The new FBI proposal will fail in all these ways and more. The bad guys will be able to get around the eavesdropping capability, either by building their own security systems -- not very difficult -- or buying the more-secure foreign products that will inevitably be made available. Most of the good guys, who don't understand the risks or the technology, will not know enough to bother and will be less secure. The eavesdropping functions will 1) result in more obscure -- and less secure -- product designs, and 2) be vulnerable to exploitation by criminals, spies, and everyone else. U.S. companies will be forced to compete at as a disadvantage; smart customers won't buy the substandard stuff when there are more-secure foreign alternatives. Even worse, there are lots of foreign governments who want to use these sorts of systems to spy on their own citizens. Do we really want to be exporting surveillance technology to the likes of China, Syria, and Saudi Arabia?

The FBI's short-sighted agenda also works against the parts of the government that are still working to secure the Internet for everyone. Initiatives within the NSA, the DOD, and DHS to do everything from securing computer operating systems to enabling anonymous web browsing will all be harmed by this.

What to do, then? The FBI claims that the Internet is "going dark," and that it's simply trying to maintain the status quo of being able to eavesdrop. This characterization is disingenuous at best. We are entering a golden age of surveillance; there's more electronic communications available for eavesdropping than ever before, including whole new classes of information: location tracking, financial tracking, and vast databases of historical communications such as e-mails and text messages. The FBI's surveillance department has it better than ever. With regard to voice communications, yes, software phone calls will be harder to eavesdrop upon. (Although there are questions about Skype's security.) That's just part of the evolution of technology, and one that on balance is a positive thing.

Think of it this way: We don't hand the government copies of our house keys and safe combinations. If agents want access, they get a warrant and then pick the locks or bust open the doors, just as a criminal would do. A similar system would work on computers. The FBI, with its increasingly non-transparent procedures and systems, has failed to make the case that this isn't good enough.

Finally there's a general principle at work that's worth explicitly stating. All tools can be used by the good guys and the bad guys. Cars have enormous societal value, even though bank robbers can use them as getaway cars. Cash is no different. Both good guys and bad guys send e-mails, use Skype, and eat at all-night restaurants. But because society consists overwhelmingly of good guys, the good uses of these dual-use technologies greatly outweigh the bad uses. Strong Internet security makes us all safer, even though it helps the bad guys as well. And it makes no sense to harm all of us in an attempt to harm a small subset of us.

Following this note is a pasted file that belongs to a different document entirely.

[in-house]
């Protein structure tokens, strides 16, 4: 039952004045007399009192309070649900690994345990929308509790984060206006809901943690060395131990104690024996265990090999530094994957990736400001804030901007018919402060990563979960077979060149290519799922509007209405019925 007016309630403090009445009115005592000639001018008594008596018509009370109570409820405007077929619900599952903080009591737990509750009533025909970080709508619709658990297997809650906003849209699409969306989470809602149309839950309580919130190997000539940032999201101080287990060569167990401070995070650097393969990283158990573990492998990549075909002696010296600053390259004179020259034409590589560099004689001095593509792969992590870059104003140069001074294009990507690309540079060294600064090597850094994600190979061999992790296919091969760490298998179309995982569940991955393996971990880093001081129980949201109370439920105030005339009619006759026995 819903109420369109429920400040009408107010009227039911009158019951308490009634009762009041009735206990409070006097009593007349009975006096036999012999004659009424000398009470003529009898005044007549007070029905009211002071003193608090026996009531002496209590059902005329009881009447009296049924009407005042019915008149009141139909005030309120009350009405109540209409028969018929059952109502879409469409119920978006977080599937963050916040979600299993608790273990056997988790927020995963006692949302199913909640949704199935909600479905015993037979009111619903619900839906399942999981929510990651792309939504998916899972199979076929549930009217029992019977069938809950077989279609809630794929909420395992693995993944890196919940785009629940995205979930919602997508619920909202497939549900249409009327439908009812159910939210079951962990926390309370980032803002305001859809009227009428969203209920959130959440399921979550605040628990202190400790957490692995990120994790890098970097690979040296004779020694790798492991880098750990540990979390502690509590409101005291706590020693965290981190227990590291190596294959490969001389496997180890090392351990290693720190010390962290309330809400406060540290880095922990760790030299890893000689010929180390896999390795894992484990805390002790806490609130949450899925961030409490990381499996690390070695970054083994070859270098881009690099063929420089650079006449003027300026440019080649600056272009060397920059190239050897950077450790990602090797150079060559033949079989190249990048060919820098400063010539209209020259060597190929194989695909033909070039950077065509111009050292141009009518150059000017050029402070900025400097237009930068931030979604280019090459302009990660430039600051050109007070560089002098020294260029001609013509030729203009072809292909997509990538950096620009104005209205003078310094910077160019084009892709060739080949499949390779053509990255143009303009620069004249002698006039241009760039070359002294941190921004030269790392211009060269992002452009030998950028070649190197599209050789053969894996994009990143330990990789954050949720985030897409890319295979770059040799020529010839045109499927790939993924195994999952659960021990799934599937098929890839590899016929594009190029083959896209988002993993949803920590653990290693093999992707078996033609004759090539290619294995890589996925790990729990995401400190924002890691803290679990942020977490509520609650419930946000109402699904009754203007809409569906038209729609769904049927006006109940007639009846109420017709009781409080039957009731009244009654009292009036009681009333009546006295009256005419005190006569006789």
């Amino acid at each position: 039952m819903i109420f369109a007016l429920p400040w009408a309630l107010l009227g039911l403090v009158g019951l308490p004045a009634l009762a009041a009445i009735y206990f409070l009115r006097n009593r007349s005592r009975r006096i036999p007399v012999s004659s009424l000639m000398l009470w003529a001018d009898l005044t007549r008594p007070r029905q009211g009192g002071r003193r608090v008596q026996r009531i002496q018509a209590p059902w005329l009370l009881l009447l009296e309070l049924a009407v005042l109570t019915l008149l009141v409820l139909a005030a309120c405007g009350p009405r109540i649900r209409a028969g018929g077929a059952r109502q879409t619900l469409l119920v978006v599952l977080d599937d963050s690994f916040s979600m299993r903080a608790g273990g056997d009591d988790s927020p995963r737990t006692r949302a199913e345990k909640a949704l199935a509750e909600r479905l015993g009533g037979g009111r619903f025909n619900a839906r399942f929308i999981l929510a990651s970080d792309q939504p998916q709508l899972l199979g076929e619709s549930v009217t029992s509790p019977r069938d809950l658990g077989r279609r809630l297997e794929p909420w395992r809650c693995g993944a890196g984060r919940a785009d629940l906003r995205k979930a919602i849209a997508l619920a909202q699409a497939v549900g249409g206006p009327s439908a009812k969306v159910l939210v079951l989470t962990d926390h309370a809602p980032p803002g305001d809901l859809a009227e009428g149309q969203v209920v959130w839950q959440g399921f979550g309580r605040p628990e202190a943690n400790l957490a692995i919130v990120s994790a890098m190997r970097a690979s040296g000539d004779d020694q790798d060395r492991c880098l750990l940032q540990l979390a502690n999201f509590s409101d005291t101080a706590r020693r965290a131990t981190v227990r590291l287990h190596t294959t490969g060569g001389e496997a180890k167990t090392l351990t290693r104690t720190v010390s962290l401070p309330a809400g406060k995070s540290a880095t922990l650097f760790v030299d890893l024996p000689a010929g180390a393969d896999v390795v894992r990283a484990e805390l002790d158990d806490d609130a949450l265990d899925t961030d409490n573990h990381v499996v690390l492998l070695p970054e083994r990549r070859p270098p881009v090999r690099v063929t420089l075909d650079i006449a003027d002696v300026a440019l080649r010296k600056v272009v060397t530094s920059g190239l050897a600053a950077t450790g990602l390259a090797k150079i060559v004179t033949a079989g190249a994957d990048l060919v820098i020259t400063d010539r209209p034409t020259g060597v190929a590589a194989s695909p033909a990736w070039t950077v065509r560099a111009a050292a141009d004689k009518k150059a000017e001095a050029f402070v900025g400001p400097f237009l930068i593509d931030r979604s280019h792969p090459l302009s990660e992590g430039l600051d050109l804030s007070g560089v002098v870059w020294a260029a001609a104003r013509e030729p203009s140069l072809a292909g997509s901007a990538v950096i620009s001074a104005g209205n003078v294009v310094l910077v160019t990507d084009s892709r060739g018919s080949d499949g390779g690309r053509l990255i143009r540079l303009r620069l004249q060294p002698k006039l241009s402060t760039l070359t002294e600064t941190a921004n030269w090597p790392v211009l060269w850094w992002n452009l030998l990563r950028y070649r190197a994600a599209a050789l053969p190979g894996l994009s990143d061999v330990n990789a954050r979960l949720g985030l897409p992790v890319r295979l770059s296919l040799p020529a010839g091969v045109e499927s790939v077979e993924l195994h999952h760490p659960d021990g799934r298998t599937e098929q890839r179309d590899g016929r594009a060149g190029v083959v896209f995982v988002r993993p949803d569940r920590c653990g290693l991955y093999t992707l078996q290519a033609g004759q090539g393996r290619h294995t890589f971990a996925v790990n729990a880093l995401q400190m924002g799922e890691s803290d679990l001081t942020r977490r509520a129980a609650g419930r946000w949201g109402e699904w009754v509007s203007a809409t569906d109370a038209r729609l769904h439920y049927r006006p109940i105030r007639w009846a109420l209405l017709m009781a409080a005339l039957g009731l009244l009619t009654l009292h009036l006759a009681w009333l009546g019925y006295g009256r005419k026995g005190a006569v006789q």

This essay originally appeared in Foreign Policy.

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barendt
2734 days ago
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petrilli
2738 days ago
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I'm reminded of the line from Clue: Colonel Mustard: Why is J. Edgar Hoover on your phone?
Wadsworth: I don't know, he's on everybody else's, why shouldn't he be on mine?
Arlington, VA
christophersw
2738 days ago
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"What the FBI wants is the ability to eavesdrop on everything." Some things never change.
Baltimore, MD

Alien Astronomers

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Alien Astronomers

Let's assume there's life on the the nearest habitable exoplanet and that they have technology comparable to ours. If they looked at our star right now, what would they see?

—Chuck H.

Answer:

Let’s try a more complete answer. We’ll start with ...

Radio transmissions

Contact popularized the idea of aliens listening in on our transmissions. Sadly, the odds are against it.

Here’s the problem: Space is big. Really big.[1]

You can work through the physics of interstellar radio attenuation, but the problem is captured pretty well by considering the economics of the situation: If your TV signals are getting to another star, you’re losing money. Powering a transmitter is expensive, and creatures on other stars aren’t buying the products in the TV commercials that pay your electricity bill.

The full picture is more complicated, but the bottom line is that as our technology has advanced, less of our radio traffic has been leaking out into space. We’re closing down the giant transmitting antennas and switching to cable and fiber and tightly-focused cell-tower networks.[2] 

While our TV signals may have been detectable—with great effort—for a while,[3] that window is closing. In the late 20th century, when we were using TV and radio to scream into the void at the top of our lungs, the signal probably faded to undetectability after a few light-years.[4] The potentially habitable exoplanets we’ve spotted so far are dozens of light-years away, so the odds are they aren’t currently repeating our catchphrases.